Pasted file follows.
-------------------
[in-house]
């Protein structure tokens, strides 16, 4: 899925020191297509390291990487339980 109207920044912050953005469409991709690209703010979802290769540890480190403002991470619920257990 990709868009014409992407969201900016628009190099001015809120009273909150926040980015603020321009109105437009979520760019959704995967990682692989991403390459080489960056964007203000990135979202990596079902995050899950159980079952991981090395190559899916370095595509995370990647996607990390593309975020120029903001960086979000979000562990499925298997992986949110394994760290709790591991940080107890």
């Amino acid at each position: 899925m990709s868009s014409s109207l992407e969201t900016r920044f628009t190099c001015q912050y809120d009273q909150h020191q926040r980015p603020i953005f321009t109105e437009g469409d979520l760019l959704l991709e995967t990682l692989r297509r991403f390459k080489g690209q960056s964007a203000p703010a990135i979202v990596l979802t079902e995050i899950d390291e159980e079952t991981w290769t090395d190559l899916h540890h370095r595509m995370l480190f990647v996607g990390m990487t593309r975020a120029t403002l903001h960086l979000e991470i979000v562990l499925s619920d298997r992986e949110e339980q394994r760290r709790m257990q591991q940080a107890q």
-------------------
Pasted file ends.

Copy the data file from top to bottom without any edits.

[in-house]
């Protein structure tokens, strides 16, 4: 899925020191297509390291990487339980 109207920044912050953005469409991709690209703010979802290769540890480190403002991470619920257990 990709868009014409992407969201900016628009190099001015809120009273909150926040980015603020321009109105437009979520760019959704995967990682692989991403390459080489960056964007203000990135979202990596079902995050899950159980079952991981090395190559899916370095595509995370990647996607990390593309975020120029903001960086979000979000562990499925298997992986949110394994760290709790591991940080107890």
């Amino acid at each position: 899925m990709s868009s014409s109207l992407e969201t900016r920044f628009t190099c001015q912050y809120d009273q909150h020191q926040r980015p603020i953005f321009t109105e437009g469409d979520l760019l959704l991709e995967t990682l692989r297509r991403f390459k080489g690209q960056s964007a203000p703010a990135i979202v990596l979802t079902e995050i899950d390291e159980e079952t991981w290769t090395d190559l899916h540890h370095r595509m995370l480190f990647v996607g990390m990487t593309r975020a120029t403002l903001h960086l979000e991470i979000v562990l499925s619920d298997r992986e949110e339980q394994r760290r709790m257990q591991q940080a107890q």